He repeats what has become a popular history[2] of 1893’s Committee of Ten who it is said reformed the one-room schoolhouse into a “factory model” which has persisted to today. While there are resemblances between schools and factories, the notion that school was restructured in order to explicitly prepare students for life in an industrialized economy – factory work – is what Audrey Watters calls “an invented history” a narrative created as a kind of shorthand by which to condemn schools which conveys a truthiness but is not really true.

I believe contemporary education is better traced to “A Nation at Risk,” which launched the “failing schools” narrative and begat the testing and accountability era Dintersmith is seeking to undo. Even accepting the “factory model” as a previous explicit framework plays into the narrative of the kind of school reform both Dintersmith and I advocate against, suggesting that school needs an “upgrade,” (Watters’ term) rather than a “reorientation” (my term) around the values we association with learning.

For the purposes of his narrative, Dintersmith must make clear that college is not the be-all and end-all for students, (I agree), but in crafting this part of the argument, he paints with a broad brush which obscures the kind of nuance he brings to what’s happening in K-12 schools.

Higher ed is an “Ivory Tower,” a caricature which applies to a relatively small elite. Students are engaging in Animal House antics. (Perhaps, but nothing new.) After (properly) assailing standardized tests as bad proxies for learning in primary and secondary education, he cites Academically Adrift, which relies on (disputed) findings from a single standardized test, as dispositive proof students aren’t learning much in college. Similar to the “factory model” of schools, I believe this is a mistaken bit of gospel we need to move beyond to have a more substantive discussion about where to go with education, rooted in values. 

One school that is praised for innovation, Arizona State University, while becoming admirably open and accessible to students, is a leader at pursuing the kind of algorithmic instruction Dintersmith would blanch at if utilized in K-12 schools. ASU is also emblematic in the way it exploits its contingent workers. While ASU has pursued a strategy which may allow it to survive in a state which is more hostile to funding higher ed than the already dismal norm, not every college can be an ASU. It is a vision predicated on acquiring market share, and there are only so many students to go around.[3]

While I spend the vast majority of my time in this space criticizing our systems of higher education, there is actually significant innovation happening, particularly when it comes to studying learning. The way we talk about and teach writing has gone through several revolutions during my own career. The diversity of approaches in this one field is remarkable.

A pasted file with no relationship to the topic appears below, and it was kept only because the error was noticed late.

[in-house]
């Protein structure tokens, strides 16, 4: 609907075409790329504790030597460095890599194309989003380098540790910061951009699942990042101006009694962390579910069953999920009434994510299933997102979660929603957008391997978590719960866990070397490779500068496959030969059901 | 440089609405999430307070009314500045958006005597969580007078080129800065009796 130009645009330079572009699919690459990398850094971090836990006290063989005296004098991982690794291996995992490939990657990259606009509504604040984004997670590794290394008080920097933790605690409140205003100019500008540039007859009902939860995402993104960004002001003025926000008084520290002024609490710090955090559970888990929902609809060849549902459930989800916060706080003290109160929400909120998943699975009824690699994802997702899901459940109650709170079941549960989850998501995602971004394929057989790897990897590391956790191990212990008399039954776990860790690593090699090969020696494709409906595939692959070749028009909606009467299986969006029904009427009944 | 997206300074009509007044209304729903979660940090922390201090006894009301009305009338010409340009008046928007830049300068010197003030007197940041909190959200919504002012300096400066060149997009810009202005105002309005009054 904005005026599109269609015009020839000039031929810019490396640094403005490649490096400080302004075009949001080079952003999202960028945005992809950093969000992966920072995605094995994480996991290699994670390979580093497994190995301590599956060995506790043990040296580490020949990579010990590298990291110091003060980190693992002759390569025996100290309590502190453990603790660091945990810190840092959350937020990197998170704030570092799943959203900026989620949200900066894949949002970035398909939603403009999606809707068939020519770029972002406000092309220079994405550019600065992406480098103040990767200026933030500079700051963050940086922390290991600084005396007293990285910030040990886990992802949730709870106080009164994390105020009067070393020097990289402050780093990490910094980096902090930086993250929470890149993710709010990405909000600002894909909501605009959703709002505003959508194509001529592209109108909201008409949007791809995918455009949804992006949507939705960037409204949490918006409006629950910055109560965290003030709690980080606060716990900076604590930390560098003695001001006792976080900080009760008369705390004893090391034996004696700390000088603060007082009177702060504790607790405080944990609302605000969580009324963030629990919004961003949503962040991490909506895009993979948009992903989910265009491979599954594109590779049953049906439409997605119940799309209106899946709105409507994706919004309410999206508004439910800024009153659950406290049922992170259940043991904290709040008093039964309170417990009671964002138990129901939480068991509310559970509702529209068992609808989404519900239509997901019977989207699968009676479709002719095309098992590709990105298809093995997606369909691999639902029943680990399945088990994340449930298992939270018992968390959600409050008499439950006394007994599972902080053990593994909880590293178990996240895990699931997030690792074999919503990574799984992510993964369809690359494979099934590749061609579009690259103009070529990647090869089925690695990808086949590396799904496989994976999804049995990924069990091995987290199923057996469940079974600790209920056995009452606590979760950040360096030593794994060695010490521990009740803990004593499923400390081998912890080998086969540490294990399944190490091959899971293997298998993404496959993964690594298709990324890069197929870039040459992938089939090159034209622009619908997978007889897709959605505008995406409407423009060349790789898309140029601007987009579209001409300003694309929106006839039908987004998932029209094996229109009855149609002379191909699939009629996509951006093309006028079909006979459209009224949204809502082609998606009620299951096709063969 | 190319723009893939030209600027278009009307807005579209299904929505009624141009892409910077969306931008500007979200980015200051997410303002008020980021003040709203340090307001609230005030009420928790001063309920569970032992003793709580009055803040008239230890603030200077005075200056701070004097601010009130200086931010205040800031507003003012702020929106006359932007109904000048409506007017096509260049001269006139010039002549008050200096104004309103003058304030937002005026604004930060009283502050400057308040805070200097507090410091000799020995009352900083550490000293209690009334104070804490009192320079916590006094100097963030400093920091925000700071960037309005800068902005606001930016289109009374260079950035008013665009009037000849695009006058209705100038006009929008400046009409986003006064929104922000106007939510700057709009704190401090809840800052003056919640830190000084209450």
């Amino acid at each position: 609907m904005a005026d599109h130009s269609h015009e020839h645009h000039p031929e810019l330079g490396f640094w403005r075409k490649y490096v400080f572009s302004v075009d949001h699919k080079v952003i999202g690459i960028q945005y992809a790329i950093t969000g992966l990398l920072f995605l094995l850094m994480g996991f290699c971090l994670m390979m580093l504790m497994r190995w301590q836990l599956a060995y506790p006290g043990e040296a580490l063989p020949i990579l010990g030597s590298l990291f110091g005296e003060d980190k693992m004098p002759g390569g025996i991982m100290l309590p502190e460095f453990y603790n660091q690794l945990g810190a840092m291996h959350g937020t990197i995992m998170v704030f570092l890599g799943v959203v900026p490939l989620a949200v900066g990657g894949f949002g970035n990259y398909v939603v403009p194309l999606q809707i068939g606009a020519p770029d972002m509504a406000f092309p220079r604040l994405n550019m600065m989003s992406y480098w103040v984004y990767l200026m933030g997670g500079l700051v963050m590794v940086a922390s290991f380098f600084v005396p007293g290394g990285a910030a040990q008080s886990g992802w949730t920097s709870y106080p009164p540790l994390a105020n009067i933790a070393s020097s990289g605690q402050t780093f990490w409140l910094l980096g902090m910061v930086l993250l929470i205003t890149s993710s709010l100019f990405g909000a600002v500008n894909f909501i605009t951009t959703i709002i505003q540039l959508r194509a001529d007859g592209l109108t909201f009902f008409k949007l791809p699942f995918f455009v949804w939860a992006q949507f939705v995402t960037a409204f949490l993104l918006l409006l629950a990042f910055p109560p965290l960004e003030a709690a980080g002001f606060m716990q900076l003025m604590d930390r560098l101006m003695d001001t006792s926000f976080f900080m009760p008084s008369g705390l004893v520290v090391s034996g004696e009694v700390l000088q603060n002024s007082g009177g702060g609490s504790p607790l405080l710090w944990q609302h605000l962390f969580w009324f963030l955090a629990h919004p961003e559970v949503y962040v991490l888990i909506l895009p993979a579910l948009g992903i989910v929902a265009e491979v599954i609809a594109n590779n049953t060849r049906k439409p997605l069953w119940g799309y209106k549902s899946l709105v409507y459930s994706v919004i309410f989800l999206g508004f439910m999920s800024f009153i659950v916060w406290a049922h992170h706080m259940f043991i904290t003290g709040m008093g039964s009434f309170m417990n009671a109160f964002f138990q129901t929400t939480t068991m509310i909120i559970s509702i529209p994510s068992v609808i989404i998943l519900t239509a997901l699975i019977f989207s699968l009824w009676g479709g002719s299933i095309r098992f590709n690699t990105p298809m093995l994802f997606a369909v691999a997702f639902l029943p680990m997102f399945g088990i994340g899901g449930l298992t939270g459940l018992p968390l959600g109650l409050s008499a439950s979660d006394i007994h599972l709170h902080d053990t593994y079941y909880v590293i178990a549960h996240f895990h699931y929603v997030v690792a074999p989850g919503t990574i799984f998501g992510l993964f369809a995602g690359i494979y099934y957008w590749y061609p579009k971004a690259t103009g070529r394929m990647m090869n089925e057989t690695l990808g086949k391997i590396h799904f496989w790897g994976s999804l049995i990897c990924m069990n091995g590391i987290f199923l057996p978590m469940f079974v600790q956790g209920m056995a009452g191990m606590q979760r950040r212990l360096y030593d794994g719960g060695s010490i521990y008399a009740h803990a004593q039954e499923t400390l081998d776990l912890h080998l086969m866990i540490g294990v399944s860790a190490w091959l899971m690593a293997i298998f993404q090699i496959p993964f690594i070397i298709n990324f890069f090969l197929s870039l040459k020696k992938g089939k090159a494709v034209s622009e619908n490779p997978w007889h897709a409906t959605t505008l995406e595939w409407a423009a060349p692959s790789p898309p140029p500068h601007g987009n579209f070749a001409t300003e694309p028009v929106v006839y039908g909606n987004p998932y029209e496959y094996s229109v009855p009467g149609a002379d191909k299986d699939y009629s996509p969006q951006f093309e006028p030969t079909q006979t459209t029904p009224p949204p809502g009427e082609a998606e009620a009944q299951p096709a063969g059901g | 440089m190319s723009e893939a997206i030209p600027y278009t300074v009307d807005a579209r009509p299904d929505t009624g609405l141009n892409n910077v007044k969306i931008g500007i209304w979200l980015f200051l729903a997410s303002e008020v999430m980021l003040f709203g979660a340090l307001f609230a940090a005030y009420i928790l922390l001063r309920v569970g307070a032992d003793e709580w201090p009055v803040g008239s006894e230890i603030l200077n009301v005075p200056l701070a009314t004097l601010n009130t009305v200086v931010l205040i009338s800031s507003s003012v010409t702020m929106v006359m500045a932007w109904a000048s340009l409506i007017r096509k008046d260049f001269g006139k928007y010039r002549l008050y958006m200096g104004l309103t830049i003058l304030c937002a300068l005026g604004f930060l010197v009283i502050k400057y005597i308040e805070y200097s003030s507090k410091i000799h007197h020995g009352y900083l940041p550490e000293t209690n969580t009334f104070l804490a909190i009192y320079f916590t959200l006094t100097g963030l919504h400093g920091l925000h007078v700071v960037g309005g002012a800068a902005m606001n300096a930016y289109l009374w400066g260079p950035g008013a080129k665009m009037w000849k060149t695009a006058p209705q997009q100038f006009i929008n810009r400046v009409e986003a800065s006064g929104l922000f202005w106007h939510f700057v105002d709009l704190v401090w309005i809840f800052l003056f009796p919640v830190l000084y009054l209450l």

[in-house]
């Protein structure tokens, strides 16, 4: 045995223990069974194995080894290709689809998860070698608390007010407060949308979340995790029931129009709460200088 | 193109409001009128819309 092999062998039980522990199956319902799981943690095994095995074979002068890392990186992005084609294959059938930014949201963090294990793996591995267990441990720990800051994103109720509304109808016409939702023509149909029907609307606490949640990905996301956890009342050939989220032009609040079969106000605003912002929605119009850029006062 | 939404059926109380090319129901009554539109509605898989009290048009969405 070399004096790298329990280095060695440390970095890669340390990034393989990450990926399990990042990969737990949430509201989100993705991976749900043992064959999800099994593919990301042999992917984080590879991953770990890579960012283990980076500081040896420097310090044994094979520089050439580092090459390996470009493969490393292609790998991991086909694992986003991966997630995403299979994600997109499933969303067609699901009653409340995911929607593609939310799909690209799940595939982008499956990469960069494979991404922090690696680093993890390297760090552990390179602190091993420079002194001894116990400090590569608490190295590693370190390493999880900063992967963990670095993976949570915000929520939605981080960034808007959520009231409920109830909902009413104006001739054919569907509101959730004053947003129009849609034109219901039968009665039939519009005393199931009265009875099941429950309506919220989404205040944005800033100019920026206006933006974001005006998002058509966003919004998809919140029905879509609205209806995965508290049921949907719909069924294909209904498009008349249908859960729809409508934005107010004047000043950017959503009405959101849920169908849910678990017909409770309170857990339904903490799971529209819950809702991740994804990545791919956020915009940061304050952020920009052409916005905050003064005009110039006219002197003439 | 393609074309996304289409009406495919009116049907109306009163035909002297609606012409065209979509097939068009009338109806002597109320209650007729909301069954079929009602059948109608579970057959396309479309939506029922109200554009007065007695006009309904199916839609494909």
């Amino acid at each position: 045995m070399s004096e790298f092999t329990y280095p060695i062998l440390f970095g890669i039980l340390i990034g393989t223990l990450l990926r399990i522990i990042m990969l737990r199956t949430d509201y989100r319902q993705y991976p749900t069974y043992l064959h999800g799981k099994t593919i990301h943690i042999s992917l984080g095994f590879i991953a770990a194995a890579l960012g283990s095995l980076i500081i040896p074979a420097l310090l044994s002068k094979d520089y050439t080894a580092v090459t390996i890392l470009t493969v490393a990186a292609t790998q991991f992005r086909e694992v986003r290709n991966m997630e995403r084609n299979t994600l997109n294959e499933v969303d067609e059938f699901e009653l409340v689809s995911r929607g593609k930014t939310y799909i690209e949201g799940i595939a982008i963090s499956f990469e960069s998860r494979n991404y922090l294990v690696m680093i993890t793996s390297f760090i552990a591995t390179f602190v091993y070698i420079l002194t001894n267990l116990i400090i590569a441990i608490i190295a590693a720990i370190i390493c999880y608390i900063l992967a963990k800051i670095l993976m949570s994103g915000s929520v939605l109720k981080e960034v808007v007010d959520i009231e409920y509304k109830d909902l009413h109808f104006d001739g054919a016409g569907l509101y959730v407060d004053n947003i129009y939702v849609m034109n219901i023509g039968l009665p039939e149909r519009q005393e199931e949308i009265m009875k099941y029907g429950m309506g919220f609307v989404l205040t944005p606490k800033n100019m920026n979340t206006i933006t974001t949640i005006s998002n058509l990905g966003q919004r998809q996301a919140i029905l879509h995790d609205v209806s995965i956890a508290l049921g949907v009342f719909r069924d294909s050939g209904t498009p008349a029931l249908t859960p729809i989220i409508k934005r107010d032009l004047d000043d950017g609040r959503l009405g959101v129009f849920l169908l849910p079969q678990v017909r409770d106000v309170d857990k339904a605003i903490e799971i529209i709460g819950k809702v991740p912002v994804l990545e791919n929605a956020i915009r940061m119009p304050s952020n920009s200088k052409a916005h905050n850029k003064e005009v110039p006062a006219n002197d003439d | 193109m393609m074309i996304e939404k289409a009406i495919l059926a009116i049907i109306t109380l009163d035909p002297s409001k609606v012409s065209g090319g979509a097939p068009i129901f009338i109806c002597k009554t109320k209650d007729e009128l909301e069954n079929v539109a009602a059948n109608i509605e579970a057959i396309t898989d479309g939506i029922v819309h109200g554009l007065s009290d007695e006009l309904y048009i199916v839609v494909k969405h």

The Best Teachers Institute overseen by Ken Bain and James Lang brings faculty together to share “transformative learning experiences.” My Twitter feed is populated daily with dozens of higher education professionals are veritably obsessed with the problem of improving student learning.

Carl Wieman, Nobel Prize-winning Stanford physicist is among those working on project-based learning in the sciences. While the large impersonal lecture still exists, it is higher ed itself which is leading the way in seeking alternatives for learning.

I am also not convinced we should allow ourselves to go into the innovation era without a fight, without reclaiming some spaces (like education) designed to be sustainable, free, and organized around the public good. ASU with its technological solutions and corporate partnerships may be able to survive in an innovation era, but what happens to the public institutions who cannot?

Are they unworthy?

Dintersmith says he is “no fan” of tenure, believing that it is not necessary when schools have effective leaders and teachers are driven by their passions (as most teachers are). But I think it’s going to be difficult for teachers to help prepare students for the innovation era (or whatever else is coming) without the security, resources, and support necessary to do their best work, and protecting their labor cannot be left to good intentions. The recent actions of teachers in West Virginia, Oklahoma, Arizona, and elsewhere suggest that good old-fashioned labor solidarity has some utility in this fight.

In the end, the differences are likely rooted in different frameworks and philosophies.

Essentially, I see Dintersmith as trying to find a way to do an end run around some of the systemic problems facing education. Each individual school transformed is a victory.

I’m more focused on those systemic issues and believe we need to be attacking these problems at both the root and branch level in order to remake the ground on which these institutions rest.

To move forward, we may need some of both. We need to be talking about what school “could” be, and what it “should” be.

Without a doubt, following Dintersmith’s prescription – which is not so much a prescription, but a process which allows or schools and communities to choose something different for their schools – would do a tremendous amount of good. Students would be introduced to a world in which school can be engaging rather than alienating, intellectually and creatively stimulating, rather than stultifying.

But we should still keep arguing about these things. At least this is a much better argument than how we’re going to boost test scores.


[1] As part of his quest to provide all children with their own personal (digital) Yoda

[2] See Sir Ken Robinson’s very popular TED Talk on changing education paradigms for typical example. 

[3] In the book Dintersmith notes that some academics have labeled a future of ASU’s “terrifying” or “dystopian.” I believe that person was me.